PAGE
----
Seeking Answers (and Adventure) in Bible Lands ; How the Old Testament Might Speak to Today's Conflicts

Article excerpt

On his first trek into the deserts of the Middle East, Bruce Feiler says, he went seeking adventure but came back craving meaning. Fortunately for his readers, the bestselling author has a knack in his writings for delivering both.

Where God was Born is his third book exploring the roots of monotheism and their implications for today. It is at once a riveting journey through contemporary conflict zones in Israel, the West Bank, Iraq, and Iran, and a provocative analysis of the Bible considered in the broader context of its times.

Feiler asks if religion can help us to live together in the 21st century, or whether it is more apt to foster violence.

As a Jew, he turns to the Old Testament. But as he travels, he seeks insights from historians, archeologists, religious leaders, and ordinary folk of various faiths.

His last book, "Abraham," explored the possibility that the patriarch might serve as a bridge between Judaism, Christianity, and Islam.

This time Feiler follows the paths of the prophets who fill the second half of the Hebrew Bible. With Bible always in hand, he travels the ground from Joshua's entry into the Promised Land, through David's kingship in Jerusalem, to the Israelites' exile in Babylon and Persia.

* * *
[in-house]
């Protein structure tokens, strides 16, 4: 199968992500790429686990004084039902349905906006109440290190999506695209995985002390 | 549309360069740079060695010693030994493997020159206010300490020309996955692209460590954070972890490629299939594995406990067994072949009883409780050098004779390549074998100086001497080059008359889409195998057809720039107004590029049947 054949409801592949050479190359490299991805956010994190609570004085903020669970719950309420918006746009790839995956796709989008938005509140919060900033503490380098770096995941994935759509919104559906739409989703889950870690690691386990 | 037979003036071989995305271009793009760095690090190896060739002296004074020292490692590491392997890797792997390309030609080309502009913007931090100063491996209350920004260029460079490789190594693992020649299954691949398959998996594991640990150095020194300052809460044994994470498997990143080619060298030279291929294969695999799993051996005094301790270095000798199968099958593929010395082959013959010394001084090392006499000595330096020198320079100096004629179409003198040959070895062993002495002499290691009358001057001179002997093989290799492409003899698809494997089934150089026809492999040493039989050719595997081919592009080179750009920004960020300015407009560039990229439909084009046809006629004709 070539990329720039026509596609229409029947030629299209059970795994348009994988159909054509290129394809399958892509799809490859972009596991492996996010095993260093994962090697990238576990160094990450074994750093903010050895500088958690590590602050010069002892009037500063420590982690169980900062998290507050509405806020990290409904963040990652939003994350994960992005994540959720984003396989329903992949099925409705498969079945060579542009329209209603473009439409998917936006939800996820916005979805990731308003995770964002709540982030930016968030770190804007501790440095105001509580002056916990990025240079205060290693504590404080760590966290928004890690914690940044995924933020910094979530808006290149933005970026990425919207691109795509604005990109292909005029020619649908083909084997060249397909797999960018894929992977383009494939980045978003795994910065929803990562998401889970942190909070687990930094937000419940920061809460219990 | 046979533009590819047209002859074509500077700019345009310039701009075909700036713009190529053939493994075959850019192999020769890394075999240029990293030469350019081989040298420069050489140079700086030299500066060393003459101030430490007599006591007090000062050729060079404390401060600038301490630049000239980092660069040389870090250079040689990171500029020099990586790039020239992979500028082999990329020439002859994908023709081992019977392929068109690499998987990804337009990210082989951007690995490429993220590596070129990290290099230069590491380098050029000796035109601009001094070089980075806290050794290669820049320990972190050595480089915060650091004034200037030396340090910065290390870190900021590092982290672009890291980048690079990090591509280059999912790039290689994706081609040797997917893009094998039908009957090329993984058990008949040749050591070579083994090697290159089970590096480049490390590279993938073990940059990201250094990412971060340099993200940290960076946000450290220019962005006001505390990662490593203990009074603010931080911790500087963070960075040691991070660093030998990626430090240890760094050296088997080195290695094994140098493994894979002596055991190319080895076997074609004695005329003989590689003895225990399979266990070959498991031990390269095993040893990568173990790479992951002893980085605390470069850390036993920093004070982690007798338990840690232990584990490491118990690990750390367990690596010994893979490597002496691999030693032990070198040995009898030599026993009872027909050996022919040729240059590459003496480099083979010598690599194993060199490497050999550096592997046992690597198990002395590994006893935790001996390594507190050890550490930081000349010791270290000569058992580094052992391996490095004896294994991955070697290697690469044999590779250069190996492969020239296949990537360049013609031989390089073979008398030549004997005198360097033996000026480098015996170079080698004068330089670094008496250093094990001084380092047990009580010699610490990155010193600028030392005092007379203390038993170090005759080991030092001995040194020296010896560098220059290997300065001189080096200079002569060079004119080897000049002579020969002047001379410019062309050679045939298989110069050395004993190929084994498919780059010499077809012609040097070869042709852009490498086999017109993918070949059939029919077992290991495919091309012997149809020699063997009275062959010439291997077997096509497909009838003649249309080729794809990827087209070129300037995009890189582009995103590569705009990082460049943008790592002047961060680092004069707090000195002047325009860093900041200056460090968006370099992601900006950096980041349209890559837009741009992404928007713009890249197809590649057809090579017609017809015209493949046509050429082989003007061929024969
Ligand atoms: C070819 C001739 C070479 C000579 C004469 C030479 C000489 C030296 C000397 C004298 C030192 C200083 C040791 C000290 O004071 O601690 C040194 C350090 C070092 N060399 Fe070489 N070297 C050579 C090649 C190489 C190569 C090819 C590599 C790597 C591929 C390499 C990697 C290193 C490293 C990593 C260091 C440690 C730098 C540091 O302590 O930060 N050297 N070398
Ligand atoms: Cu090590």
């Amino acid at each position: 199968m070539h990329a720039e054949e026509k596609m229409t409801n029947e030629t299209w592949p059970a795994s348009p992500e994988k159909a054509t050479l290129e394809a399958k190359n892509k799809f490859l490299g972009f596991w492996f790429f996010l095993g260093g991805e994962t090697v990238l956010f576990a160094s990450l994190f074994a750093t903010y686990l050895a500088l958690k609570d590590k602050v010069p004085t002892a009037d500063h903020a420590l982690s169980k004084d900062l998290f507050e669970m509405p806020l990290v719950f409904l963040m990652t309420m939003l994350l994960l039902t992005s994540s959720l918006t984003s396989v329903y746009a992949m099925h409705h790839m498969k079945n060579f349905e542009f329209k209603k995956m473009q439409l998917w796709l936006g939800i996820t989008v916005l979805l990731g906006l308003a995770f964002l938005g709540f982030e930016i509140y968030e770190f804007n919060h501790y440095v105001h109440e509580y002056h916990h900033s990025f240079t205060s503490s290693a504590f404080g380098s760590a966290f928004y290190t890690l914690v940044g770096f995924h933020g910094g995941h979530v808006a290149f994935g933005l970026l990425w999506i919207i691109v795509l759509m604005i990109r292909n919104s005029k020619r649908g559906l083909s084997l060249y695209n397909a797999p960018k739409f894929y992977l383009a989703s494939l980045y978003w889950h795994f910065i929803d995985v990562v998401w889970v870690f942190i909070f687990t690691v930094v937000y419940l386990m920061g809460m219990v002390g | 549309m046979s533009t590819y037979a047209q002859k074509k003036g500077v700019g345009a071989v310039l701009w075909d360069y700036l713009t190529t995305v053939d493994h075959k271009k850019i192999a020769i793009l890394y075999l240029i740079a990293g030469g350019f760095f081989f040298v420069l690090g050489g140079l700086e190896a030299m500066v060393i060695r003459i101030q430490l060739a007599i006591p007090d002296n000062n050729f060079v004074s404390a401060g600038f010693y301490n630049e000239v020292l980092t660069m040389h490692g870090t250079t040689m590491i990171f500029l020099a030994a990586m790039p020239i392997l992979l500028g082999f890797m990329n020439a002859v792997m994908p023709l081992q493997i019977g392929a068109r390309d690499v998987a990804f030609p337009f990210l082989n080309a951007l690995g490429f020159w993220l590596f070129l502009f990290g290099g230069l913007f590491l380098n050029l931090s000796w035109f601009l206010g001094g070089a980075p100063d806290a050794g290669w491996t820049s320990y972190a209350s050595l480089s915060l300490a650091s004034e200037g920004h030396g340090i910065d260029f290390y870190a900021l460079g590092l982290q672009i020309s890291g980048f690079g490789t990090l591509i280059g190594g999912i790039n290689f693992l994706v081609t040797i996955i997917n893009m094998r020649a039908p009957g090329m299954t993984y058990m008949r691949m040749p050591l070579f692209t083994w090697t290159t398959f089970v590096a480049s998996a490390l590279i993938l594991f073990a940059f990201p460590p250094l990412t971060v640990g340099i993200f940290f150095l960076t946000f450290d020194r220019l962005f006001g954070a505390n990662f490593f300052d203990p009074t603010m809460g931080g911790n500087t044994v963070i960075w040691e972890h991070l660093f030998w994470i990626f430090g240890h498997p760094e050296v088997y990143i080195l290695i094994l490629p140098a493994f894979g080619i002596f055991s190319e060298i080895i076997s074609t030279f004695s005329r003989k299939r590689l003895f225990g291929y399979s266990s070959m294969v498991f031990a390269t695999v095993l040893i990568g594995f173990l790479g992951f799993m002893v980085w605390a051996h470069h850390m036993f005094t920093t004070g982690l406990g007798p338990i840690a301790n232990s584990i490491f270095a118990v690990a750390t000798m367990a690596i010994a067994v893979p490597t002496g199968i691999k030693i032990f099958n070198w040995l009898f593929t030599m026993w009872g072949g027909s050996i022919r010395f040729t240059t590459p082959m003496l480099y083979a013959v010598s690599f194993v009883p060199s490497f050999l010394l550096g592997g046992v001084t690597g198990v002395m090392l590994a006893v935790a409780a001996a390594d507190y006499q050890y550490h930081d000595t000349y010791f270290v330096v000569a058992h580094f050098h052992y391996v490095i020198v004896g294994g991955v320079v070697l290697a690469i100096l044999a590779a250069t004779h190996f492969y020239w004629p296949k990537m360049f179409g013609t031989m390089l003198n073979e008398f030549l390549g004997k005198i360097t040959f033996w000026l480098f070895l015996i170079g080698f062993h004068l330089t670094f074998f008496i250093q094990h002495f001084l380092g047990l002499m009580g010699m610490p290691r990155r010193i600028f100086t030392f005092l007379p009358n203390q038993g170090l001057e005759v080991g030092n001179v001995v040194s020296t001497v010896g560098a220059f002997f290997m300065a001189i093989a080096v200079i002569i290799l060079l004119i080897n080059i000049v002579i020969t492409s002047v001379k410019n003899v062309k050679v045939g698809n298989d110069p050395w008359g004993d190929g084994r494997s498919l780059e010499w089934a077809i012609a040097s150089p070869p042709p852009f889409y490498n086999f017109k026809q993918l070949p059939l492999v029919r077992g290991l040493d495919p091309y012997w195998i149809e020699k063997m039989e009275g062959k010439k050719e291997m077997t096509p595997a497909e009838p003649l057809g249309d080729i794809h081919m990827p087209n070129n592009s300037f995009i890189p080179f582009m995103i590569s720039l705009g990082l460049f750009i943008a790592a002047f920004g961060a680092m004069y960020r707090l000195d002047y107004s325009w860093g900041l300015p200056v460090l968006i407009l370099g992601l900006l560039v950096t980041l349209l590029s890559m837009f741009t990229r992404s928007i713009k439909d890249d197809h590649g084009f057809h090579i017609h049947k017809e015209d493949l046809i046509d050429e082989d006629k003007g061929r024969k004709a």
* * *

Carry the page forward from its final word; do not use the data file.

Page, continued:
"My goal was to replant the Bible stories into the ground from which they sprang and see if viewing them in the context of their time changed the lessons I gleaned," he says.

Feiler soon finds that some biblical themes are less unique to the Israelites than he had assumed, as sources reveal common ground with other cultures. He encounters adventures along the way, climbing ziggurats, dodging Iraqi bandits, plunging into Jerusalem's underground water tunnels.

After a dramatic airlift into Baghdad amid the Iraq war, he explores the cradle of civilization, from the purported site of the Garden of Eden, to Ur of the Chaldees, and the locale of the Babylonian captivity. There he determines that it was only when forced into exile that the Israelites realized that God was everywhere - and came to elevate the word of the text above rituals. …


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